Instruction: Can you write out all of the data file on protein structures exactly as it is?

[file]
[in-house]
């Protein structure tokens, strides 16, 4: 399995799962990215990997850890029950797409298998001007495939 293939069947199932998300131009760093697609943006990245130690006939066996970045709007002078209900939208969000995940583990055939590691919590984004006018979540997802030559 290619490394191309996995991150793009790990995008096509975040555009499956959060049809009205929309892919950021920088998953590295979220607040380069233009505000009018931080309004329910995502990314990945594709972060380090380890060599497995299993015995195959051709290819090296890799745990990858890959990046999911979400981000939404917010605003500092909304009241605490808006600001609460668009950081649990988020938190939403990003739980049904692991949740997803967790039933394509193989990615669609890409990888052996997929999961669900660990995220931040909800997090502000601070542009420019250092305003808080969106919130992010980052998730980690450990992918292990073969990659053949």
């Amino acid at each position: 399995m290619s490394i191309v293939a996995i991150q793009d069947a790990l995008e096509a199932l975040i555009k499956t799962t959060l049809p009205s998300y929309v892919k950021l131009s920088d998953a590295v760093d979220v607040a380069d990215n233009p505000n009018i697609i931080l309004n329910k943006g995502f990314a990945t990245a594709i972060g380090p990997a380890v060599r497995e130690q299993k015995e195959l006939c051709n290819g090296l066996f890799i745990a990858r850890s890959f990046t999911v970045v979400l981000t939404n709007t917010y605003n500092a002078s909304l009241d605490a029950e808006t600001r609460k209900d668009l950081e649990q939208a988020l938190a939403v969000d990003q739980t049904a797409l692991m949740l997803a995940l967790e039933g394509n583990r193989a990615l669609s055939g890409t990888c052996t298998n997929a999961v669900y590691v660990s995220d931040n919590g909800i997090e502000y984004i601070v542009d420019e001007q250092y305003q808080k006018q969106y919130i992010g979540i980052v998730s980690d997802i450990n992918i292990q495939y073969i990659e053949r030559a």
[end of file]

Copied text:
[in-house]
């Protein structure tokens, strides 16, 4: 399995799962990215990997850890029950797409298998001007495939 293939069947199932998300131009760093697609943006990245130690006939066996970045709007002078209900939208969000995940583990055939590691919590984004006018979540997802030559 290619490394191309996995991150793009790990995008096509975040555009499956959060049809009205929309892919950021920088998953590295979220607040380069233009505000009018931080309004329910995502990314990945594709972060380090380890060599497995299993015995195959051709290819090296890799745990990858890959990046999911979400981000939404917010605003500092909304009241605490808006600001609460668009950081649990988020938190939403990003739980049904692991949740997803967790039933394509193989990615669609890409990888052996997929999961669900660990995220931040909800997090502000601070542009420019250092305003808080969106919130992010980052998730980690450990992918292990073969990659053949």
């Amino acid at each position: 399995m290619s490394i191309v293939a996995i991150q793009d069947a790990l995008e096509a199932l975040i555009k499956t799962t959060l049809p009205s998300y929309v892919k950021l131009s920088d998953a590295v760093d979220v607040a380069d990215n233009p505000n009018i697609i931080l309004n329910k943006g995502f990314a990945t990245a594709i972060g380090p990997a380890v060599r497995e130690q299993k015995e195959l006939c051709n290819g090296l066996f890799i745990a990858r850890s890959f990046t999911v970045v979400l981000t939404n709007t917010y605003n500092a002078s909304l009241d605490a029950e808006t600001r609460k209900d668009l950081e649990q939208a988020l938190a939403v969000d990003q739980t049904a797409l692991m949740l997803a995940l967790e039933g394509n583990r193989a990615l669609s055939g890409t990888c052996t298998n997929a999961v669900y590691v660990s995220d931040n919590g909800i997090e502000y984004i601070v542009d420019e001007q250092y305003q808080k006018q969106y919130i992010g979540i980052v998730s980690d997802i450990n992918i292990q495939y073969i990659e053949r030559a």